The homeownership rate for Whites increased three times faster than the homeownership rate for African Americans between 2000 and 2006. During this time, the homeownership rate for African Americans increased by an average annual growth rate of just 0.1, from 47.2 percent to 47.9 percent, whereas Whites’ homeownership rate increased by an average annual growth rate of 0.3 percent. This trend is in part because African Americans have actually seen their rate decline since 2004. Compare this to the 1990s, when African Americans’ homeownership rate increased by an average annual growth rate of 0.8 percent from 1994 to 2000. Whites’ rate was 0.6 percent during this time (homeownership data by race are not available before 1994).

    More African Americans are in poverty under Bush.

    More African Americans were in poverty in 2006 than in 2000, just after we saw a vast improvement the 1990s. In 2006, 24.2 percent of African-American individuals were in poverty. Compare this to 2000, when 22.5 percent were below the poverty line, a percentage point change of 0.28. Poverty among African Americans decreased substantially from 1992 to 2000, going from 33.4 percent to 22.5 percent, or an annual average percent point change of -1.36.

    The number of impoverished persons of color frequently increases.  At times, it decreases.  On occasion, it remains the same.  Yet, no matter who is in the Oval Office, Americans worry less about the fact that the dark skinned among us are more likely to live in poorer neighborhoods.  African-Americans are less likely to have adequate Health Care.  Doctors discriminate.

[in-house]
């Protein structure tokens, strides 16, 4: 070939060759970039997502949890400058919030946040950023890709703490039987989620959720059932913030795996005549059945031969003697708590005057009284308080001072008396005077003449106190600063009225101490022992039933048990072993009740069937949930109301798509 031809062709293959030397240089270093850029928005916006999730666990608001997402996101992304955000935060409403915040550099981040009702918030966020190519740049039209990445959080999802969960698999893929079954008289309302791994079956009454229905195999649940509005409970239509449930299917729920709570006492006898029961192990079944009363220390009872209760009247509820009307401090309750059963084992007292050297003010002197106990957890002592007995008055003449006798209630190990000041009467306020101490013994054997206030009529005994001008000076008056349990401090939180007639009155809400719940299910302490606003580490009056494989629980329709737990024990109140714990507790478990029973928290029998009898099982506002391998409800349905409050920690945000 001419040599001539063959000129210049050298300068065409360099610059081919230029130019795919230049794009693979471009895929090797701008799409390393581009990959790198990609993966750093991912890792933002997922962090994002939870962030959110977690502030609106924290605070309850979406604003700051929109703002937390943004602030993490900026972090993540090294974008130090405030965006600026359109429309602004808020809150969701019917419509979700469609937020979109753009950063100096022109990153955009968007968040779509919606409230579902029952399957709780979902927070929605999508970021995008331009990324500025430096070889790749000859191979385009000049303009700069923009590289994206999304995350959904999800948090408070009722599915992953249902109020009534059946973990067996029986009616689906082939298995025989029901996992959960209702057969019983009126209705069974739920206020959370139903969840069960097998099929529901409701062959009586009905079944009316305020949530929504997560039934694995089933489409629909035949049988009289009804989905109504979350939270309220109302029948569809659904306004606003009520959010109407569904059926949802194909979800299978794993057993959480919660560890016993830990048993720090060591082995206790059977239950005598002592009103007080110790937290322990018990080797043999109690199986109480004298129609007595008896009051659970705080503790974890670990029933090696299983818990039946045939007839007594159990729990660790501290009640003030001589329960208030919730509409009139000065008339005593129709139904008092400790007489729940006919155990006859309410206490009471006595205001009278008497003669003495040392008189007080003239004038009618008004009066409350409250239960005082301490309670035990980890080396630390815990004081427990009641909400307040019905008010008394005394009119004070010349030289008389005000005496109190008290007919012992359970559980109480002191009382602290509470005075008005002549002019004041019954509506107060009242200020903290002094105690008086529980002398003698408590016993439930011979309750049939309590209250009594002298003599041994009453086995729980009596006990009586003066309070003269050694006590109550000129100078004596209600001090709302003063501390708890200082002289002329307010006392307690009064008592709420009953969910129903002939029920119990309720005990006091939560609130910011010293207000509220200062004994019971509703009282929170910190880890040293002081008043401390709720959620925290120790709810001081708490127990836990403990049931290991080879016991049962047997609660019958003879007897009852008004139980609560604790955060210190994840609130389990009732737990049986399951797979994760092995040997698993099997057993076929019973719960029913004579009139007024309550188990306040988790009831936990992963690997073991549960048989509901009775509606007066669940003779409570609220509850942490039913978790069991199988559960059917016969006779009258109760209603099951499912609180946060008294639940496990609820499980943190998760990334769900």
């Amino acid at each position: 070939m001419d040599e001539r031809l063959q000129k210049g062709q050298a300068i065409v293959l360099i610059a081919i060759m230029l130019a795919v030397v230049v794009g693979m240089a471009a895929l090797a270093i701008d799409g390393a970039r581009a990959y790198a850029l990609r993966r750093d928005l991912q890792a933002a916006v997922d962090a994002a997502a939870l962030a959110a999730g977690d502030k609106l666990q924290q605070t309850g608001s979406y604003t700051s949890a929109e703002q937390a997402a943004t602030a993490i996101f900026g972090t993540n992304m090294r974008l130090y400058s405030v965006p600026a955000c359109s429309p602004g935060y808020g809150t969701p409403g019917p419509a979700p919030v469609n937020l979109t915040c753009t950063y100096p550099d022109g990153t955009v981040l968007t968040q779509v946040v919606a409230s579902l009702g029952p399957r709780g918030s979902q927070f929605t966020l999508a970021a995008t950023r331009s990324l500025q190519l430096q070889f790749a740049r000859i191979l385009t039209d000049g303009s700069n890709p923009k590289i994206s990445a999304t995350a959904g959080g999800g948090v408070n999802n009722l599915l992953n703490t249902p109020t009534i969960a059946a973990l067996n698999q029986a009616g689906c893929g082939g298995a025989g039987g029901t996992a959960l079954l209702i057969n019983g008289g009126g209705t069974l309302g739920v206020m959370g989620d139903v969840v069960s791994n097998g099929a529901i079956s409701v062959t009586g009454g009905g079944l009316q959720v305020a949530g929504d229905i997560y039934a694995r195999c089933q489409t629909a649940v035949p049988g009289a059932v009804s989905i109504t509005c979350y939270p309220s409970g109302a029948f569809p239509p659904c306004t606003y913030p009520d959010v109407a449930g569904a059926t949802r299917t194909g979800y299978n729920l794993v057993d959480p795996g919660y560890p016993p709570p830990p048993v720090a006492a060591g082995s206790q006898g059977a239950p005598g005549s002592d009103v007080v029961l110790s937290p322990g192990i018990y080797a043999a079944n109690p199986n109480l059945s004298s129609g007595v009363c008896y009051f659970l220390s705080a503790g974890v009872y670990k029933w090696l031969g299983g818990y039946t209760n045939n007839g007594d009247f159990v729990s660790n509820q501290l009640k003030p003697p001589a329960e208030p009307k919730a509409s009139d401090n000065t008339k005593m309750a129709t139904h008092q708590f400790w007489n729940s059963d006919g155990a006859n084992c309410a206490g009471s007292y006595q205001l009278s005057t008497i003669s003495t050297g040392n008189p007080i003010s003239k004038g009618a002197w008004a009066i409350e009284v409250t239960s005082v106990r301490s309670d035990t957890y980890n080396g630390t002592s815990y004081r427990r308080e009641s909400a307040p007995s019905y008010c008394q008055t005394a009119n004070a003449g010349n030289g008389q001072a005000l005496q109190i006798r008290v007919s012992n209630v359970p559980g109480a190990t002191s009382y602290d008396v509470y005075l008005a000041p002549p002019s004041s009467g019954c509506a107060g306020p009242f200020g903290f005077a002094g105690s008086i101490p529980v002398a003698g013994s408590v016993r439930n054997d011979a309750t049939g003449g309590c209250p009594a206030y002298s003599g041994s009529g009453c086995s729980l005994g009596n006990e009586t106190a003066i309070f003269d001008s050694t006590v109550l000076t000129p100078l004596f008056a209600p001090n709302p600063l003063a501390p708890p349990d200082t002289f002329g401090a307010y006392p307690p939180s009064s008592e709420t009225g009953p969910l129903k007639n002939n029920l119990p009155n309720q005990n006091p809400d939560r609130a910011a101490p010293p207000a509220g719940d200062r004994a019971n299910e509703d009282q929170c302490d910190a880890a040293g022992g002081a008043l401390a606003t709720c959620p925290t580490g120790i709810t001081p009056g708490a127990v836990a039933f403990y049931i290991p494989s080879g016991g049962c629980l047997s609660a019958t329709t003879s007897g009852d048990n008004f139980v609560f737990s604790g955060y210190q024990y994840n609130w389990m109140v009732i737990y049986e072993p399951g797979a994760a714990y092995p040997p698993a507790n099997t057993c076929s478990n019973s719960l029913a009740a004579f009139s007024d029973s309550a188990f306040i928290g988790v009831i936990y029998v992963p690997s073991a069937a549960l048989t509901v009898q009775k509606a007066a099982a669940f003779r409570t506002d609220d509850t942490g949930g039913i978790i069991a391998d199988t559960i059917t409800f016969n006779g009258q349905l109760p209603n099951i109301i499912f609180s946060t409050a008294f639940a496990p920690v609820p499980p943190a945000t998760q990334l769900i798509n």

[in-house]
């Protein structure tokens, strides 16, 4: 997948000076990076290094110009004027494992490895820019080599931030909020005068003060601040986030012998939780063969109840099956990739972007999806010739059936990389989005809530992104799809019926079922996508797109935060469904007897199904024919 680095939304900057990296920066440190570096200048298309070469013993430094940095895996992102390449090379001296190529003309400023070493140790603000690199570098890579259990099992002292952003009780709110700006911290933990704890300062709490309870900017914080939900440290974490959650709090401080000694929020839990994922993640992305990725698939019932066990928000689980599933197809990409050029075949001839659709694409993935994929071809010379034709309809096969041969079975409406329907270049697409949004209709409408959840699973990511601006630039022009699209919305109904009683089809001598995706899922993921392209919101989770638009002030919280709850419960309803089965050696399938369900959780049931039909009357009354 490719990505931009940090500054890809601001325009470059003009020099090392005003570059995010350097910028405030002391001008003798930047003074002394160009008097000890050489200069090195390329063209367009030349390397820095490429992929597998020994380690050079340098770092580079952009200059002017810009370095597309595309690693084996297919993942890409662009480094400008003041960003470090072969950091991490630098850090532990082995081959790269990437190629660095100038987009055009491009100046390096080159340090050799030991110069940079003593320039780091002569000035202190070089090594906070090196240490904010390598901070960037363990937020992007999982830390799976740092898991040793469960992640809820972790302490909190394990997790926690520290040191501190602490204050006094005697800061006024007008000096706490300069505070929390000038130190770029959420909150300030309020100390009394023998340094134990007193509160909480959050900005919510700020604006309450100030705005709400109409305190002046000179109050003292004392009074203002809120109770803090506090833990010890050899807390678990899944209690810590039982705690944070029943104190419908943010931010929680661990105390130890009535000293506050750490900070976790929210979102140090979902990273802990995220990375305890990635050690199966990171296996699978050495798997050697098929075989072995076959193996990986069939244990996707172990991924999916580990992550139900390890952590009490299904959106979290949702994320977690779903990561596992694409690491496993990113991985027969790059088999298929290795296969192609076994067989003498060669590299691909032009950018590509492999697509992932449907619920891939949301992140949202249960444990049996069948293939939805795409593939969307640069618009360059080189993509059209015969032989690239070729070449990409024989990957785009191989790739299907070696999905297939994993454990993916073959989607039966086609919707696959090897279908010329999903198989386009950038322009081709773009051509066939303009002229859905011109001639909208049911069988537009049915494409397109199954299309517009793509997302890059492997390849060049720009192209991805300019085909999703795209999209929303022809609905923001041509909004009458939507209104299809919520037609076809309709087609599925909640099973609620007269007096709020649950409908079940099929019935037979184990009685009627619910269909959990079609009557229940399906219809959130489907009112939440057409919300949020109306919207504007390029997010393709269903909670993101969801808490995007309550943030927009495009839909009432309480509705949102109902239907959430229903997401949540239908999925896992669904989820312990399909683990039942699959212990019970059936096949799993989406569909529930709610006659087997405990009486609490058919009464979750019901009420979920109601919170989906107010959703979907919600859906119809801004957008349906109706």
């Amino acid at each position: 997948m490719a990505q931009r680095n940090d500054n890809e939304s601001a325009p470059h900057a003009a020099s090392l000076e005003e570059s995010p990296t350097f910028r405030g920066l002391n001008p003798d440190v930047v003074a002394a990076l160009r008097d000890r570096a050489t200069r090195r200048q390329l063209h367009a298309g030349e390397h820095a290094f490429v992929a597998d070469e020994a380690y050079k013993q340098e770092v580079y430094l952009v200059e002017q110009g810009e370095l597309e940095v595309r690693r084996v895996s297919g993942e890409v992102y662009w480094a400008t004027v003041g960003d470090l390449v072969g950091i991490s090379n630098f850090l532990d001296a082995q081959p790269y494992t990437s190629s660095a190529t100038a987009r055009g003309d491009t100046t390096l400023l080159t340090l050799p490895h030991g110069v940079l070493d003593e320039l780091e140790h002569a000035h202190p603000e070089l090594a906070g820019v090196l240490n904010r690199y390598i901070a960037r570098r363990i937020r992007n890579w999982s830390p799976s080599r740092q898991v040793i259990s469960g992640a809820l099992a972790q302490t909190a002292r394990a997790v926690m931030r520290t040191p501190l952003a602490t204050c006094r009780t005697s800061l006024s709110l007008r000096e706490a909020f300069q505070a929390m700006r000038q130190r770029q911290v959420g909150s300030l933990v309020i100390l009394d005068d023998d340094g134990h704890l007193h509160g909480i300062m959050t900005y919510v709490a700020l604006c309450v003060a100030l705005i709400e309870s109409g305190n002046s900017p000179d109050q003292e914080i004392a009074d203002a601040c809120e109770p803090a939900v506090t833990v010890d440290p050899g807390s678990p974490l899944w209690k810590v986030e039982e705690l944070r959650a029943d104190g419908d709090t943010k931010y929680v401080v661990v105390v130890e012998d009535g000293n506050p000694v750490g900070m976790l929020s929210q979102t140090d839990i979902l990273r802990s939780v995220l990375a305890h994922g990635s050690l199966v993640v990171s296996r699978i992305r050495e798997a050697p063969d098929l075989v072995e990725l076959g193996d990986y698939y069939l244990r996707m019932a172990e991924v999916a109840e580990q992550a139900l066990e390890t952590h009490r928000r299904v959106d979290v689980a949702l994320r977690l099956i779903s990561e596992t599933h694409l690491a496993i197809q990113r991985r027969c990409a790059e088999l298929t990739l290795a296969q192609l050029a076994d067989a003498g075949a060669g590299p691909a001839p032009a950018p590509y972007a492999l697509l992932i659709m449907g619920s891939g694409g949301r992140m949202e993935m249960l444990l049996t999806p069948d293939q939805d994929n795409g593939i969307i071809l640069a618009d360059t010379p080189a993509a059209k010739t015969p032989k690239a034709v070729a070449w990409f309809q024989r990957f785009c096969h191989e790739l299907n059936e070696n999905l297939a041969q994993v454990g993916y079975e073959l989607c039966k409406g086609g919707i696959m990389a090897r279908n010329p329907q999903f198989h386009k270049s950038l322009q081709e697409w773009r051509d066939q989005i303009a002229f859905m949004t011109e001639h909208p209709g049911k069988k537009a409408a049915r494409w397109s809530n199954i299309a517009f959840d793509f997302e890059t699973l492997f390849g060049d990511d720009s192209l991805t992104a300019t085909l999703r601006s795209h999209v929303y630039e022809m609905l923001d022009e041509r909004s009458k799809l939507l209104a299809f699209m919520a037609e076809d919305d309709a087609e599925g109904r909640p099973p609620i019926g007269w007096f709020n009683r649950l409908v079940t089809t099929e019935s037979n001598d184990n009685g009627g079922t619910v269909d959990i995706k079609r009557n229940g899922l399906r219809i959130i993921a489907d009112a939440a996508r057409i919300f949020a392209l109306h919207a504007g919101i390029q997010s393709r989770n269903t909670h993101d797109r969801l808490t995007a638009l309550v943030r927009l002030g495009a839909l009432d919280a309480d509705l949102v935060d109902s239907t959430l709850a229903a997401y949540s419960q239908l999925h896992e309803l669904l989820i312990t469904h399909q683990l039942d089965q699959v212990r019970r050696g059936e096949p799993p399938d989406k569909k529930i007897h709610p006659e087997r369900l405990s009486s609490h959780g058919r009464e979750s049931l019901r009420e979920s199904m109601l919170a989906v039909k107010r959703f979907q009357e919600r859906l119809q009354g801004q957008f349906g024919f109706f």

Schools are segregated along racial lines.  Citizens of this country understand that a person who lives on the wrong side of the railroad tracks is probably Black.  Sundown Towns may have begun to allow Afro-Americans in; however, these persons better realize, they have their place.  Dark-skin people are encouraged to believe they are powerless to create genuine change, and Anglo Americans like it that way.

    There was hardly a rumble when the former First Lady, and Presidential aspirant explained, “Dr. King’s dream began to be realized when President Lyndon Johnson passed the Civil Rights Act of 1964,” Clinton continued. “It took a president to get it done.”  This statement seemed reasonable to those who have deterred the dreams within the Black community.  Rival candidate, and Senator Obama softly declared the comment “unfortunate and ill-advised”; nonetheless, he too was willing to remain colorblind and colormute.  A Black person knows better than to incite a riot.  African-Americans, in the childhood are taught as well as whites.